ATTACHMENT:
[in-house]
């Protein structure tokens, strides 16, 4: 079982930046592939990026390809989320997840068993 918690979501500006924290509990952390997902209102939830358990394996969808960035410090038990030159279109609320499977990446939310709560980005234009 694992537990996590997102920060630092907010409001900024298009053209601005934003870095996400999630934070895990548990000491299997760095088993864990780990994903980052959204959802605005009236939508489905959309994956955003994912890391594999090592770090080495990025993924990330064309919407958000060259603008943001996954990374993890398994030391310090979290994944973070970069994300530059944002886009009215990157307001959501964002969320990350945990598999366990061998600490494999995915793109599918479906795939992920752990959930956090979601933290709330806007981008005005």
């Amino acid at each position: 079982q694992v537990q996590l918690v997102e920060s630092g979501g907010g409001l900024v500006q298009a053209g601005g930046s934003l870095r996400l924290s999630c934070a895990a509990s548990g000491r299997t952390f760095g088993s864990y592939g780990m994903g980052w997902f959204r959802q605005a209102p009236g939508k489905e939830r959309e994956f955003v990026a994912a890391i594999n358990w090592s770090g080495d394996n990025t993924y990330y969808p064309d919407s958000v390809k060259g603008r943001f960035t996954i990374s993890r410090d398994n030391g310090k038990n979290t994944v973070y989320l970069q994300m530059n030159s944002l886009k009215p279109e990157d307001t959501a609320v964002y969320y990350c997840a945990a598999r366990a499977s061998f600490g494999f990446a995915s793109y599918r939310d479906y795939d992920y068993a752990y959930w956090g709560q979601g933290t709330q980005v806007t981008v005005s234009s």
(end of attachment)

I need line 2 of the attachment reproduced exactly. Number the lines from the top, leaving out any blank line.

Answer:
């Protein structure tokens, strides 16, 4: 079982930046592939990026390809989320997840068993 918690979501500006924290509990952390997902209102939830358990394996969808960035410090038990030159279109609320499977990446939310709560980005234009 694992537990996590997102920060630092907010409001900024298009053209601005934003870095996400999630934070895990548990000491299997760095088993864990780990994903980052959204959802605005009236939508489905959309994956955003994912890391594999090592770090080495990025993924990330064309919407958000060259603008943001996954990374993890398994030391310090979290994944973070970069994300530059944002886009009215990157307001959501964002969320990350945990598999366990061998600490494999995915793109599918479906795939992920752990959930956090979601933290709330806007981008005005």